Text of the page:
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One-sided limits from graphs

AP.CALC:
LIM‑1 (EU)
,
LIM‑1.C (LO)
,
LIM‑1.C.1 (EK)
,
LIM‑1.C.2 (EK)
,
LIM‑1.C.3 (EK)
,
LIM‑1.C.4 (EK)
A one-sided limit is the value the function approaches as the x-values approach the limit from *one side only*. For example, f(x)=|x|/x returns -1 for negative numbers, 1 for positive numbers, and isn't defined for 0. The one-sided *right* limit of f at x=0 is 1, and the one-sided *left* limit at x=0 is -1. Created by Sal Khan.

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  • blobby green style avatar for user anusha devi
    why is a limit not defined if the left-handed limits and the right-handed limts are unequal??
    (22 votes)
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    • piceratops ultimate style avatar for user Richard Petron
      You could think about it like this: as you approach some point on the graph from opposite directions and you are approaching different y values, what would you say that the limit is? Is it one value? Is it the other? Well, it's both, depending on which direction you're coming from. So we say that there is no single 'ordinary' limit.
      (48 votes)
  • leaf orange style avatar for user Rebecca Gray
    I understand how quadratic equations, conic sections, and sine waves look on a graph and they're all very smooth. Is there ever a single equation that, when graphed, would look so broken and crooked as this first graph? Any of these graphs, for that matter.
    (2 votes)
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    • leaf red style avatar for user Noble Mushtak
      Do you mean graphs with discontinuities?

      Many graphs that aren't piece-wise functions have discontinuities.
      y=1/x
      https://www.google.com/search?q=y%3D1%2Fx&rlz=1C1ASUT_enUS503US503&oq=y%3D1%2Fx&aqs=chrome.0.69i57j0l3j69i62l2.1166j0&sourceid=chrome&ie=UTF-8
      Here, there is a discontinuity at x=0. From one side, the graph goes down to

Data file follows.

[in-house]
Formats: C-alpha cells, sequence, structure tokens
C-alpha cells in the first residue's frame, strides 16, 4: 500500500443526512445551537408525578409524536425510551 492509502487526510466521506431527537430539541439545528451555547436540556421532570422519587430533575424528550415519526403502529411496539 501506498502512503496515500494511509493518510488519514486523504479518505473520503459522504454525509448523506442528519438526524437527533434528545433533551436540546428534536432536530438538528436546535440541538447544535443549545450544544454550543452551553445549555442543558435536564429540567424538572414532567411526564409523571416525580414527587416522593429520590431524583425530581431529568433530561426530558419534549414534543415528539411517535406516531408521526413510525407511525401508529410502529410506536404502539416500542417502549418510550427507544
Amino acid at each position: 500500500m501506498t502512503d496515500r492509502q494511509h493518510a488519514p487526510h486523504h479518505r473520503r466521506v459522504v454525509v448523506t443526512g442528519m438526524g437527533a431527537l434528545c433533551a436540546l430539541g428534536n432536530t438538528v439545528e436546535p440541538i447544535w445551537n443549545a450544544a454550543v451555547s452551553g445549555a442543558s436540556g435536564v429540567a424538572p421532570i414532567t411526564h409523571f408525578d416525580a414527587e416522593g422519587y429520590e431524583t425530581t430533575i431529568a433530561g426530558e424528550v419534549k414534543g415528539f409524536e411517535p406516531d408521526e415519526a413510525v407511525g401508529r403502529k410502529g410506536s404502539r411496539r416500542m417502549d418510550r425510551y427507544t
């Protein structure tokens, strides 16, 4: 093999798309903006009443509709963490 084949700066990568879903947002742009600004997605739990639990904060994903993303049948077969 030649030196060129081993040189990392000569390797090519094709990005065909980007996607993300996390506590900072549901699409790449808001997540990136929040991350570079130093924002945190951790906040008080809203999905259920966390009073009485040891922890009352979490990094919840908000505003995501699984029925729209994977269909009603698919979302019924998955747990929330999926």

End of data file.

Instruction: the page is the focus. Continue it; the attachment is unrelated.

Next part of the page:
-Infinity while from the other side, the graph goes up to Infinity. This is called an infinite discontinuity. Can you ascertain why?

      y=x/x
      https://www.google.com/search?q=y%3Dx%2Fx&rlz=1C1ASUT_enUS503US503&oq=y%3Dx%2Fx&aqs=chrome.0.69i57j0l3j69i62l2.1134j0&sourceid=chrome&ie=UTF-8
      This is like the piece-wise function y=1 for x does not equal 0 (x/x=1) and y is undefined for x=0 (0/0 is indeterminate) (put your mouse art x=0 and see what y is). This is a removable discontinuity because all we did was remove one point from the graph and let the graph be normal everywhere else.

      Let's say that ⌊x⌋ is the greatest integer less than or equal to x. Yes, this is a mathematical function.
      y=x-⌊x⌋
      I couldn't find a graph of this...
      Let's try to visualize this. At every integer x, ⌊x⌋ is x. At every integer x,
      x-⌊x⌋=x-x=0. However, from the left side, the function will be approaching 1. This is because the distance between two consecutive integers is 1. From the left side of integers, the numbers will be close to an integer, but the ⌊x⌋ of x will be all the way at the last integer. This means that x-⌊x⌋ is approaching x-(x-1), or 1. However, when it's supposed to get to 1, it jumps down to 0 every time. These discontinuities are called jump discontinuities because you jump from one place to another.

      I hope this helps you understand discontinuities outside of piece-wise functions!
      (59 votes)
  • hopper jumping style avatar for user Syreena
    This is hard. Im a year 8. Should I be learning this yet? I find it v. complicated and I dont understand it. The video helped a little. Thanks :)
    (0 votes)
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    • piceratops ultimate style avatar for user Just Keith
      Calculus is usually presented in year 11 or year 12, though different countries have their own standards.

      Before attempting calculus, you need to have mastered algebra, geometry and trigonometry. In calculus, it is assumed that you know those topics very well. If you haven't studied those topics, this material is going to be too advanced for you to understand.
      (38 votes)
  • leafers ultimate style avatar for user Frank Lemmers
    Is there a math symbol for 'does not exist'?
    (5 votes)
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  • blobby green style avatar for user IHatemin3Craft
    How come the limit of f(x) is 5 in . Shouldn't it be -5 because both limits from both directions are -5?
    (7 votes)
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  • leafers ultimate style avatar for user Adith
    Why is limit the same whether the graph has an open circle [as in the endpoint is not included in the solution] and when it has a closed one? Thanks
    (6 votes)
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    • leaf blue style avatar for user Stefen